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Paid family leave in New York ‘does not seem to hurt employers,’ a new study finds

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By Meera Jagannathan

New York’s paid family leave policy “has imposed minimal costs on employers,” suggests a new study distributed by the National Bureau of Economic Research — and may even have some upside.

The state-level policy, which took effect in January 2018 and is funded by an employee payroll tax, “does not seem to hurt employers,” study co-author Maya Rossin-Slater, an economist and associate professor at the Stanford University School of Medicine, told MarketWatch. “It seems to improve their ease of managing worker absences, at least in the short term,” she added.

The working paper’s authors fielded a survey between 2016 and 2019 of employers with 10 to 99 employees in both New York and Pennsylvania, which doesn’t have a paid family leave policy. They matched each New York firm with a comparable Pennsylvania firm, and used a difference-in-differences approach to estimate the policy’s causal impact on employer outcomes. Overall, more than 4,500 unique firms took part in the survey in at least one year.

Among the study’s findings: During the paid-leave policy’s first year, employers’ ratings of their own ability to manage lengthy worker absences increased, though the effect appeared short-lived. 

While the reasons for this impact are “speculative,” Rossin-Slater said, her sense is that “having a state-level policy provides a standardized system for employers to navigate situations when their workers need to take leave” — rather than absences occurring on a one-off, case-by-case basis, with workers potentially patching together sick days and vacation time. 

The researchers also found no evidence the policy had any adverse effect on employer-rated performance markers such as employee productivity, commitment, attendance, teamwork and cooperation. “[A]verage employer ratings on these dimensions are already high in the years before the law, suggesting minimal scope for additional improvements in them,” the authors wrote.

The second year after the policy was instituted, the study found a substantial increase in employees taking paid family leave, “concentrated among firms whose employees were previously not eligible for FMLA leave.” (The Family and Medical Leave Act , which provides eligible workers with up to 12 weeks of unpaid leave in certain situations, applies to public agencies and private-sector employers employing at least 50 workers.)

A majority of employers in the survey were supportive of New York’s policy both before and after its implementation, Rossin-Slater said.

“That being said, there is a small minority that is very opposed, and that share does grow over time,” she added. 

While it’s hard to know exactly why the share of opponents increased over time, qualitative evidence suggested that some lacked clarity on how the policy worked or how it was financed, Rossin-Slater said — potentially including smaller businesses without a robust human-resources department.

One key takeaway: “In general, most people don’t think that these policies are going to be really beneficial for employers. I think people are worried that it would be costly,” Rossin-Slater said. “The good news here is that they don’t seem to be costly.”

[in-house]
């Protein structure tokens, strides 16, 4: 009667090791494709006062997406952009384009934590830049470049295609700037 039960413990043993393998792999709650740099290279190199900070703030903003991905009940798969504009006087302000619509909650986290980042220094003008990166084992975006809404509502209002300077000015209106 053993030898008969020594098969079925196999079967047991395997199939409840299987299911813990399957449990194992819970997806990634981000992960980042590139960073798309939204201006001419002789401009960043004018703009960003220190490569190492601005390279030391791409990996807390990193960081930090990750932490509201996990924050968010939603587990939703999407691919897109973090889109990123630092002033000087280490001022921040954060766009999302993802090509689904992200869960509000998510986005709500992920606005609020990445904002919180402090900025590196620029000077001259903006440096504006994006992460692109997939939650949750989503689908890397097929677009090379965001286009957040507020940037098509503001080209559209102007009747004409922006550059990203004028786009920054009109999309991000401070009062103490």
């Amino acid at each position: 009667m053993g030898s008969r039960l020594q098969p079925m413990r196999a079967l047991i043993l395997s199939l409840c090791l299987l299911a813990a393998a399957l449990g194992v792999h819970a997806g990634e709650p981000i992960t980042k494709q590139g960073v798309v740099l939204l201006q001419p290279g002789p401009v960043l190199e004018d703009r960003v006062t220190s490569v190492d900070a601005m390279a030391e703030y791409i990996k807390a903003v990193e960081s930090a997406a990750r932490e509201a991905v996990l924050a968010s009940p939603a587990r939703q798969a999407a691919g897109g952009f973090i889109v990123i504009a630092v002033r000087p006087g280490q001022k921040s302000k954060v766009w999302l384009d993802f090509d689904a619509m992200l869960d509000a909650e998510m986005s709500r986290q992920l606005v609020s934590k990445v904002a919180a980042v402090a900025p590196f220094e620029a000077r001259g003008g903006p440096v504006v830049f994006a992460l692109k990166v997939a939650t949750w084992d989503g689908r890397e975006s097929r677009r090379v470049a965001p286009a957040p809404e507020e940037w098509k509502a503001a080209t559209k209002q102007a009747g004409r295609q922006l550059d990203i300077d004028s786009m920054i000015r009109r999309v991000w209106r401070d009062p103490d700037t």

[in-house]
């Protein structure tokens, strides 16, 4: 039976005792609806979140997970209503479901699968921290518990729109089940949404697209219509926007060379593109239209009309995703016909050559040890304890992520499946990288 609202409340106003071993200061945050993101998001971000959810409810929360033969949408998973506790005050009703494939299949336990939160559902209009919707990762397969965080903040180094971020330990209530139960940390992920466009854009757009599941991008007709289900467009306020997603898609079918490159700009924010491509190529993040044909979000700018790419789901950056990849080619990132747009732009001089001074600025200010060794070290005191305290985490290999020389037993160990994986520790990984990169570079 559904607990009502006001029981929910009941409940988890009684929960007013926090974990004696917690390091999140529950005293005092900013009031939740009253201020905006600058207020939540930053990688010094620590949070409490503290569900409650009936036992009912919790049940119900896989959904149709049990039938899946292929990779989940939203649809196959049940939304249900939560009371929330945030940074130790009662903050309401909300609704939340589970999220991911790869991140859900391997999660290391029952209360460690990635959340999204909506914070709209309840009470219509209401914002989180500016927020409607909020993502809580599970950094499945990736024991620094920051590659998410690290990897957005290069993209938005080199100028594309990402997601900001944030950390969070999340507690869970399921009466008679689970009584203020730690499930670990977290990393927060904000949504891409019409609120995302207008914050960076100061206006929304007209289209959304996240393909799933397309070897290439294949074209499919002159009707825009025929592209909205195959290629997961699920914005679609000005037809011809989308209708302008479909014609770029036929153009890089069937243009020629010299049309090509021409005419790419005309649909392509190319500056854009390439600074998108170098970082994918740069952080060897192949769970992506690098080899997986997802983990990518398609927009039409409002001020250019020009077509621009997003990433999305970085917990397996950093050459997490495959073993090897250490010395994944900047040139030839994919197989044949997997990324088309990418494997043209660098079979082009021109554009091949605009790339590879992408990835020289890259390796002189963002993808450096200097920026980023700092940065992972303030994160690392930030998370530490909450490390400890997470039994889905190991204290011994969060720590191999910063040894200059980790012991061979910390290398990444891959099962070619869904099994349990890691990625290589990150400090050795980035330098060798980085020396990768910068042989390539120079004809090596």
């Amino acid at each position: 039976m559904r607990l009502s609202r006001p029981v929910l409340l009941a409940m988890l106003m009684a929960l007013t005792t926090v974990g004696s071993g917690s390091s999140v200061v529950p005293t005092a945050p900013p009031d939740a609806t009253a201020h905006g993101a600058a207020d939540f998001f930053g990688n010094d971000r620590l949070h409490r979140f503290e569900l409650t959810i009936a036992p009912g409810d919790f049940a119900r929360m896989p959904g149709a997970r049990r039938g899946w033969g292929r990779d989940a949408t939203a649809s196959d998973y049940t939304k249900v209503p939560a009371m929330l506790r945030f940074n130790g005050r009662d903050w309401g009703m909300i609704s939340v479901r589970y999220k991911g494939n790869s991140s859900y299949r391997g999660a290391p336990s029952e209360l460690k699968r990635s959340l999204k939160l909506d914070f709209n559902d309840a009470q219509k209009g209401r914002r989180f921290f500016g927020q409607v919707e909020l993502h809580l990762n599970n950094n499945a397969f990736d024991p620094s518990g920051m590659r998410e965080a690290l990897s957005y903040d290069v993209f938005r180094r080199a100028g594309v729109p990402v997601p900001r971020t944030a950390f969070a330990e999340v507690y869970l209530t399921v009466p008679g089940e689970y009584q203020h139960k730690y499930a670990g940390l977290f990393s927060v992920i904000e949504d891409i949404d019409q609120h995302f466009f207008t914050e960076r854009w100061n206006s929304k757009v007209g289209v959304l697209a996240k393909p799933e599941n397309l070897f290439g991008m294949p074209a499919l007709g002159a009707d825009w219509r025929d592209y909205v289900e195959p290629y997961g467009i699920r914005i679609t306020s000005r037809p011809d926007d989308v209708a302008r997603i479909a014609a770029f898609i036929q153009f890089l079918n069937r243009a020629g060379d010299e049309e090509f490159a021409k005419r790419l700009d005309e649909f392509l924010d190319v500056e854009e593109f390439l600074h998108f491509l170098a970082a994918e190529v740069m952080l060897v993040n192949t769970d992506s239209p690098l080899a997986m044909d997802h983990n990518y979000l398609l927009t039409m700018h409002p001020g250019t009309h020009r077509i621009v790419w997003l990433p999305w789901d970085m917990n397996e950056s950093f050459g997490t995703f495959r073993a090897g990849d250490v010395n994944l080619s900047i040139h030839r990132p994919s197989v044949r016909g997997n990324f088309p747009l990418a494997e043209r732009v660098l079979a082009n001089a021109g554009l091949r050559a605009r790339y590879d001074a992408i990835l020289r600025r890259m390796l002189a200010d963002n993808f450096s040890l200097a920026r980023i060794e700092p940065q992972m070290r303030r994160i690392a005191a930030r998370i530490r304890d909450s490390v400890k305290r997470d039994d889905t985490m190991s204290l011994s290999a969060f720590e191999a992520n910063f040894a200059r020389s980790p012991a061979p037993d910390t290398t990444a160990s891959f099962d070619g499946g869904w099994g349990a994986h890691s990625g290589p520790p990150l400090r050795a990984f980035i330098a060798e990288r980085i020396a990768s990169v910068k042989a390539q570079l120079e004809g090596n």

The U.S. is the one of the only highly industrialized nations where there’s no federal law requiring companies to provide paid family leave for employees. The District of Columbia and at least nine states — California, Colorado, Connecticut, Massachusetts, New Jersey, New York, Oregon, Rhode Island and Washington — have enacted their own paid family and medical leave laws, according to a tally by the Kaiser Family Foundation , a healthcare think tank.

Meanwhile, retailers like Target /zigman2/quotes/207799045/composite TGT +2.92% , Amazon /zigman2/quotes/210331248/composite AMZN +0.19% and Walmart /zigman2/quotes/207374728/composite WMT +1.81% have introduced paid family leave benefits in recent years. As of October, federal workers can also receive 12 weeks of paid family leave.

In 2020, just 20% of private-industry workers and 26% of state and local government workers had access to paid family leave, according to the Bureau of Labor Statistics .

In response to COVID-19, federal lawmakers passed the Families First Coronavirus Response Act (FFCRA) , which temporarily granted workers who’d been on payroll for at least 30 days an additional 10 weeks of paid expanded family and medical leave at two-thirds their regular pay rate, in addition to providing emergency paid sick leave. 

Under President Biden’s $1.9 trillion American Rescue Plan, refundable tax credits for paid family or sick leave made available through the FFCRA are now set to expire Sept 30 .

The study distributed by NBER was limited by virtue of the fact that New York’s policy went into effect in 2018, Rossin-Slater said. She and her co-authors were only able to follow businesses for two years before the coronavirus hit.

In light of the pandemic, “it’s really important to understand how both workers but also employers have been navigating this system where suddenly a lot of people have had to take time off,” she added, whether due to COVID-19 itself, children not attending in-person school or other family care needs.

“What we don’t know is, how have employers in places that actually have state-level paid-leave policies fared during this time — relative, for example, to employers in places that have not had state-level paid-leave policies?” she said. “I think that’s a big, important question.”

Don’t miss: California’s paid leave law has cost new mothers an estimated $24,000 over a decade, research shows

Also read: Do companies suffer by offering paid parental leave? These economists believe they’ve found an answer

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